How could one create laser focus in students?

A flaw in any study is not being able to distinguish important ideas from incidental facts. When students fail to do this they try and hang on to every little fact. This can be overwhelming.

So how does one practice distinguishing important ideas?

The first time you engage in this activity students need to fully understand, with examples, the difference between an important idea and an incidental fact. Big ideas or the main points are what they are looking for.

Next concept for them to understand is that any idea can be turned into a question with the use of What? Why? Where? When? Who? How? (six basic questions). They write down the questions and answer them.

As an example, this exercise when done for the movie highlighted below may look something like this:

What is this movie about? The Black-footed Ferret.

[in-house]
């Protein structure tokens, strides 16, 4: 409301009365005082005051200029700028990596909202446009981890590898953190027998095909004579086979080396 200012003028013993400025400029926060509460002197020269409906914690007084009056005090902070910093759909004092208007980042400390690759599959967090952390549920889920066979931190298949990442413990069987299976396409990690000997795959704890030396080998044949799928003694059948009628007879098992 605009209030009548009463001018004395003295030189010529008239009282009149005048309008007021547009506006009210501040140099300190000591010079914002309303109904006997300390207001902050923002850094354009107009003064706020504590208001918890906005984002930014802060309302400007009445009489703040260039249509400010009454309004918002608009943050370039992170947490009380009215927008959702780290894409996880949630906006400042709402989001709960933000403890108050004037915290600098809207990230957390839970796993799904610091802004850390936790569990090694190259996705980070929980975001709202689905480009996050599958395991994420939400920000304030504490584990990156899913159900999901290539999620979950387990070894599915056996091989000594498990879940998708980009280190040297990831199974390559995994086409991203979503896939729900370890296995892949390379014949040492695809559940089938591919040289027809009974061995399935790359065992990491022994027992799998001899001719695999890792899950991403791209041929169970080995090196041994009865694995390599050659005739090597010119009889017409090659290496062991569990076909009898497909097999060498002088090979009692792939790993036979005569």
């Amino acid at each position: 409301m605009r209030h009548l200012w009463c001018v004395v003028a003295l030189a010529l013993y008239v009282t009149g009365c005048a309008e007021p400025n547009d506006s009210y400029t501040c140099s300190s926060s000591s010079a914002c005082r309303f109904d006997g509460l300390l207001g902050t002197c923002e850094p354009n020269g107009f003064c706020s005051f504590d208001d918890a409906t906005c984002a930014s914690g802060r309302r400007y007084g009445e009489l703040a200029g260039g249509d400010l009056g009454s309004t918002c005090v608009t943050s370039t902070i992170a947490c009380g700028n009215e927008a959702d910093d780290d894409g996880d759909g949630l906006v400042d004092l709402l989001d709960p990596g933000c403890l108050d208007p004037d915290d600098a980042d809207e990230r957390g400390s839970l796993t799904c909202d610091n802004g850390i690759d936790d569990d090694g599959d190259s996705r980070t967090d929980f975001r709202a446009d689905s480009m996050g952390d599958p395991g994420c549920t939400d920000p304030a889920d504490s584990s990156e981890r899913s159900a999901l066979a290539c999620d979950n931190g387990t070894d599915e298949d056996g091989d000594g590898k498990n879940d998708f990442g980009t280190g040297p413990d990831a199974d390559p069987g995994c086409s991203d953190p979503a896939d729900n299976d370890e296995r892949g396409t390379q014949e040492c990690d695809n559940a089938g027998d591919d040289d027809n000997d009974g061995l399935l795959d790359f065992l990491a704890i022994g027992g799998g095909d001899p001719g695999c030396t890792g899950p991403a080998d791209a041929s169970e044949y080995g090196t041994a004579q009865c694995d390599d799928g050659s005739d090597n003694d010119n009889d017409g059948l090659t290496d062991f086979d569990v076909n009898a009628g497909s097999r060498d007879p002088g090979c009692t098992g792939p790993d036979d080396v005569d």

Where is this taking place? Remote northern part of Colorado.

Who is doing this? US Fish and Wildlife Service.

Why are they doing this? Bringing back this spices from near extinction.

How are they doing this? The middle part of the movie fully describes this process but the important ideas are breeding, feeding, training them for releases into the wild and eventual release.

When? The process was started 35+ years back.

How do professionals featured in the movie use STEAM topics? Students can be guided to look for this in the movie.

There can be more than one What? Where? Who? Why? How? and When? question.

When they understand this process and are ready, have them watch the movie with a focus on the main ideas. Have them turn the main ideas into questions and answers.

End this activity with a class discussion of the questions students come up with.

Looking for big ideas and asking the six basic questions results in more focus and better familiarity with the materials.